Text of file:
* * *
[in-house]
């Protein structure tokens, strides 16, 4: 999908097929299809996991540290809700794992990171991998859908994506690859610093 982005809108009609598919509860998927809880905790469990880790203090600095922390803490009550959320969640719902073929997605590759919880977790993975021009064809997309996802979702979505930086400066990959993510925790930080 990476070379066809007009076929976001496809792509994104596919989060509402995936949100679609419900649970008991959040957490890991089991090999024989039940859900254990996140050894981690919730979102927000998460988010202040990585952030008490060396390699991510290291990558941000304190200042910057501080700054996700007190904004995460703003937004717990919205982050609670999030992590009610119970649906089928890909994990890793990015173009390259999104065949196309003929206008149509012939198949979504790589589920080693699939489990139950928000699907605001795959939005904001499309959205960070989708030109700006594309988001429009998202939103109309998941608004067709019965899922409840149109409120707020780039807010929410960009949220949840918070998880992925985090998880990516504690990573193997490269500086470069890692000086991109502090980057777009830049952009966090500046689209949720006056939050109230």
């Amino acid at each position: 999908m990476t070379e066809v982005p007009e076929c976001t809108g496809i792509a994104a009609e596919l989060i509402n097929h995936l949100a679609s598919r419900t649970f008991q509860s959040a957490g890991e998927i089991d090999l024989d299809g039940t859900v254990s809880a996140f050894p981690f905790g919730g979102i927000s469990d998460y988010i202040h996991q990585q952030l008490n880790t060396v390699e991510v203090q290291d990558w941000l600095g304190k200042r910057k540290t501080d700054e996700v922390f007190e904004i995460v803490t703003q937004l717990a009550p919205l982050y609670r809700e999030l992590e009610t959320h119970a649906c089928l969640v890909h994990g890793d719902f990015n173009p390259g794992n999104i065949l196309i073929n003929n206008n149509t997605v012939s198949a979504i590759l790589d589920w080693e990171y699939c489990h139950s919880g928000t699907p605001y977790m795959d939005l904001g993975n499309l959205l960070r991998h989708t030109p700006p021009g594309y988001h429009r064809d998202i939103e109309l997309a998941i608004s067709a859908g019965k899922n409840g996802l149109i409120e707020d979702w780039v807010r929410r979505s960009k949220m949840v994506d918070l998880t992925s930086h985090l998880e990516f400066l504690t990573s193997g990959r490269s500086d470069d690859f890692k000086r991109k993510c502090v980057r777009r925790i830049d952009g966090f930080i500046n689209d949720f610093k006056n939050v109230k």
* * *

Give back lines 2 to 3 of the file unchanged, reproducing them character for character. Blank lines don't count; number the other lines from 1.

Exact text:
């Protein structure tokens, strides 16, 4: 999908097929299809996991540290809700794992990171991998859908994506690859610093 982005809108009609598919509860998927809880905790469990880790203090600095922390803490009550959320969640719902073929997605590759919880977790993975021009064809997309996802979702979505930086400066990959993510925790930080 990476070379066809007009076929976001496809792509994104596919989060509402995936949100679609419900649970008991959040957490890991089991090999024989039940859900254990996140050894981690919730979102927000998460988010202040990585952030008490060396390699991510290291990558941000304190200042910057501080700054996700007190904004995460703003937004717990919205982050609670999030992590009610119970649906089928890909994990890793990015173009390259999104065949196309003929206008149509012939198949979504790589589920080693699939489990139950928000699907605001795959939005904001499309959205960070989708030109700006594309988001429009998202939103109309998941608004067709019965899922409840149109409120707020780039807010929410960009949220949840918070998880992925985090998880990516504690990573193997490269500086470069890692000086991109502090980057777009830049952009966090500046689209949720006056939050109230």
């Amino acid at each position: 999908m990476t070379e066809v982005p007009e076929c976001t809108g496809i792509a994104a009609e596919l989060i509402n097929h995936l949100a679609s598919r419900t649970f008991q509860s959040a957490g890991e998927i089991d090999l024989d299809g039940t859900v254990s809880a996140f050894p981690f905790g919730g979102i927000s469990d998460y988010i202040h996991q990585q952030l008490n880790t060396v390699e991510v203090q290291d990558w941000l600095g304190k200042r910057k540290t501080d700054e996700v922390f007190e904004i995460v803490t703003q937004l717990a009550p919205l982050y609670r809700e999030l992590e009610t959320h119970a649906c089928l969640v890909h994990g890793d719902f990015n173009p390259g794992n999104i065949l196309i073929n003929n206008n149509t997605v012939s198949a979504i590759l790589d589920w080693e990171y699939c489990h139950s919880g928000t699907p605001y977790m795959d939005l904001g993975n499309l959205l960070r991998h989708t030109p700006p021009g594309y988001h429009r064809d998202i939103e109309l997309a998941i608004s067709a859908g019965k899922n409840g996802l149109i409120e707020d979702w780039v807010r929410r979505s960009k949220m949840v994506d918070l998880t992925s930086h985090l998880e990516f400066l504690t990573s193997g990959r490269s500086d470069d690859f890692k000086r991109k993510c502090v980057r777009r925790i830049d952009g966090f930080i500046n689209d949720f610093k006056n939050v109230k």